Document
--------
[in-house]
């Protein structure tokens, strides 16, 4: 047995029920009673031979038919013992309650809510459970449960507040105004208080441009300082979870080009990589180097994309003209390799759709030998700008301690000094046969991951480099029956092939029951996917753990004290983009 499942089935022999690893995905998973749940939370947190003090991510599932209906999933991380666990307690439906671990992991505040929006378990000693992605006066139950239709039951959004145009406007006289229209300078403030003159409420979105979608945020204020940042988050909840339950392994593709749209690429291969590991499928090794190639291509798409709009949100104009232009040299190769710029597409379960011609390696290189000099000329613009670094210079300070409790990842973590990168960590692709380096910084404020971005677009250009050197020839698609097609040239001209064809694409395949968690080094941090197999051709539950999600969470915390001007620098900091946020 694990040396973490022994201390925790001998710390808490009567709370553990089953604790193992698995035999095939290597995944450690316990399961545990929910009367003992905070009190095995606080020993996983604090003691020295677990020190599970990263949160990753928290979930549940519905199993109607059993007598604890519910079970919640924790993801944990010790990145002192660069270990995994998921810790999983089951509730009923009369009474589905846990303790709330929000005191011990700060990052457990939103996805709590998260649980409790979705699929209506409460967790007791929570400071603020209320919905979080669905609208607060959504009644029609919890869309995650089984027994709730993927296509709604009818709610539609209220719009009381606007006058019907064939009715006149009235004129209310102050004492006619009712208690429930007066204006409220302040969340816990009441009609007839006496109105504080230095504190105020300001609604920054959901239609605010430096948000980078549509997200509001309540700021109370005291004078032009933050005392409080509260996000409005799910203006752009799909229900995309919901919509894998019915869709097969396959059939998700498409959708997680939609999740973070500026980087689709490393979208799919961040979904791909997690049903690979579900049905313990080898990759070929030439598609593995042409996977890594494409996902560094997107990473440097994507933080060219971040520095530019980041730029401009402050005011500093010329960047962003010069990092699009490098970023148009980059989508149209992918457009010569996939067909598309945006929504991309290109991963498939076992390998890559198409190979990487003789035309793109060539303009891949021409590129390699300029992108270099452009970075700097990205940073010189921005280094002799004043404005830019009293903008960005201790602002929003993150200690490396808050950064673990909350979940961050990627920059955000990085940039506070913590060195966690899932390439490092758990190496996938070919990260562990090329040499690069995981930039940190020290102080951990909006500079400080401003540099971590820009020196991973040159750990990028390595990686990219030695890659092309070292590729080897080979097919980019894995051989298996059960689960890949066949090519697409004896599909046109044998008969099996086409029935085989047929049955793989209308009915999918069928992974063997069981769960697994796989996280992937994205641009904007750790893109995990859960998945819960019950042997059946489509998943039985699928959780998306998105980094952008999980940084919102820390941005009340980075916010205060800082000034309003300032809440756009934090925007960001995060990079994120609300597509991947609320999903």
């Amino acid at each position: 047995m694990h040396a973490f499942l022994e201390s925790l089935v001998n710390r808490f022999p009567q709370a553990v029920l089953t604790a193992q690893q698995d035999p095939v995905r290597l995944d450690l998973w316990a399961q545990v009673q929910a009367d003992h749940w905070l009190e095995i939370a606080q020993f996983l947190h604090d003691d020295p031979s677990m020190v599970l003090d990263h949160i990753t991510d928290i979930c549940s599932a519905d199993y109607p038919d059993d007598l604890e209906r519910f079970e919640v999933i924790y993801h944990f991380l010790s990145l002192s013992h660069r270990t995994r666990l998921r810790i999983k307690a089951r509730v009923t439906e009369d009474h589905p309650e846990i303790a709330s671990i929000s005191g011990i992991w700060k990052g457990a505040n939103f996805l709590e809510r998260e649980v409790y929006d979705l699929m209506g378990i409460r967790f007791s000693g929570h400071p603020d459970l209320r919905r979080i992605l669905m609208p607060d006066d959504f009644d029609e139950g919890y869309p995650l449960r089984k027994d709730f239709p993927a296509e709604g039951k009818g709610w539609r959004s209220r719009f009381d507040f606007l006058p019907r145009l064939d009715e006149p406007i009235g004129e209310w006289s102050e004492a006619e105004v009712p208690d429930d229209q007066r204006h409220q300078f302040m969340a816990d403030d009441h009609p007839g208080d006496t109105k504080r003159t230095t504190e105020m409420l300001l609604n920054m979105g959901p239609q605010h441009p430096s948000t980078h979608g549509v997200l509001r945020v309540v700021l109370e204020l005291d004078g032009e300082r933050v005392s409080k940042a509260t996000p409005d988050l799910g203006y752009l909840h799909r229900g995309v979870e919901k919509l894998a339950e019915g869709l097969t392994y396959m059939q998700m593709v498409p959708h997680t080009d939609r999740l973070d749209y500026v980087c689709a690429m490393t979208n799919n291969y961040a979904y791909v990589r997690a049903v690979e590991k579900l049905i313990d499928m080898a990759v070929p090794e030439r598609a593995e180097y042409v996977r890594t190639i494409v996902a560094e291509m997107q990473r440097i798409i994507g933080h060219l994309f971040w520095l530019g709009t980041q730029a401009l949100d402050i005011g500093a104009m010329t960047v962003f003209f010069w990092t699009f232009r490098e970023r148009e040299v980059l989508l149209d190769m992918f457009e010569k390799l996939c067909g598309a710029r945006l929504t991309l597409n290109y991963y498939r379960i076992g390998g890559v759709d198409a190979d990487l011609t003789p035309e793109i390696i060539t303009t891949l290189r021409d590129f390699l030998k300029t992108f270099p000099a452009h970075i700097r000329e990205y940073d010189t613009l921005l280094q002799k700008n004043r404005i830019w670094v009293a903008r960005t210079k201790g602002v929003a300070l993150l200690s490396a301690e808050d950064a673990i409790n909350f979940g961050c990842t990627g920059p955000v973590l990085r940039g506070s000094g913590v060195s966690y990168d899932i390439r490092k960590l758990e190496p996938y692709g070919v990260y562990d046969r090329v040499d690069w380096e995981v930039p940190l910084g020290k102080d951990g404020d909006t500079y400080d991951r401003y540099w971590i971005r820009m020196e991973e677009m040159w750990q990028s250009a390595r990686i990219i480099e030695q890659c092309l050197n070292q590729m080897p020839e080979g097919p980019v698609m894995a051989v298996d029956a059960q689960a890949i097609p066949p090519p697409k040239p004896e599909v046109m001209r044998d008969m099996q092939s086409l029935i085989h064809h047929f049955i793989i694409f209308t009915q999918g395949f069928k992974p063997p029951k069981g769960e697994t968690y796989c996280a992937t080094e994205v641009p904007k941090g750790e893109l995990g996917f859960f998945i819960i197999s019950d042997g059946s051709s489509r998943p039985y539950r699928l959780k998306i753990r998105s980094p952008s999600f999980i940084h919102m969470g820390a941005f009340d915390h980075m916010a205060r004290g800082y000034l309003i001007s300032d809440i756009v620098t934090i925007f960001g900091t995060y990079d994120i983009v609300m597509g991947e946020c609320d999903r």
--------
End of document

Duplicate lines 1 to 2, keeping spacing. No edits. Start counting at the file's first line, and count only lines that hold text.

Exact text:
[in-house]
């Protein structure tokens, strides 16, 4: 047995029920009673031979038919013992309650809510459970449960507040105004208080441009300082979870080009990589180097994309003209390799759709030998700008301690000094046969991951480099029956092939029951996917753990004290983009 499942089935022999690893995905998973749940939370947190003090991510599932209906999933991380666990307690439906671990992991505040929006378990000693992605006066139950239709039951959004145009406007006289229209300078403030003159409420979105979608945020204020940042988050909840339950392994593709749209690429291969590991499928090794190639291509798409709009949100104009232009040299190769710029597409379960011609390696290189000099000329613009670094210079300070409790990842973590990168960590692709380096910084404020971005677009250009050197020839698609097609040239001209064809694409395949968690080094941090197999051709539950999600969470915390001007620098900091946020 694990040396973490022994201390925790001998710390808490009567709370553990089953604790193992698995035999095939290597995944450690316990399961545990929910009367003992905070009190095995606080020993996983604090003691020295677990020190599970990263949160990753928290979930549940519905199993109607059993007598604890519910079970919640924790993801944990010790990145002192660069270990995994998921810790999983089951509730009923009369009474589905846990303790709330929000005191011990700060990052457990939103996805709590998260649980409790979705699929209506409460967790007791929570400071603020209320919905979080669905609208607060959504009644029609919890869309995650089984027994709730993927296509709604009818709610539609209220719009009381606007006058019907064939009715006149009235004129209310102050004492006619009712208690429930007066204006409220302040969340816990009441009609007839006496109105504080230095504190105020300001609604920054959901239609605010430096948000980078549509997200509001309540700021109370005291004078032009933050005392409080509260996000409005799910203006752009799909229900995309919901919509894998019915869709097969396959059939998700498409959708997680939609999740973070500026980087689709490393979208799919961040979904791909997690049903690979579900049905313990080898990759070929030439598609593995042409996977890594494409996902560094997107990473440097994507933080060219971040520095530019980041730029401009402050005011500093010329960047962003010069990092699009490098970023148009980059989508149209992918457009010569996939067909598309945006929504991309290109991963498939076992390998890559198409190979990487003789035309793109060539303009891949021409590129390699300029992108270099452009970075700097990205940073010189921005280094002799004043404005830019009293903008960005201790602002929003993150200690490396808050950064673990909350979940961050990627920059955000990085940039506070913590060195966690899932390439490092758990190496996938070919990260562990090329040499690069995981930039940190020290102080951990909006500079400080401003540099971590820009020196991973040159750990990028390595990686990219030695890659092309070292590729080897080979097919980019894995051989298996059960689960890949066949090519697409004896599909046109044998008969099996086409029935085989047929049955793989209308009915999918069928992974063997069981769960697994796989996280992937994205641009904007750790893109995990859960998945819960019950042997059946489509998943039985699928959780998306998105980094952008999980940084919102820390941005009340980075916010205060800082000034309003300032809440756009934090925007960001995060990079994120609300597509991947609320999903």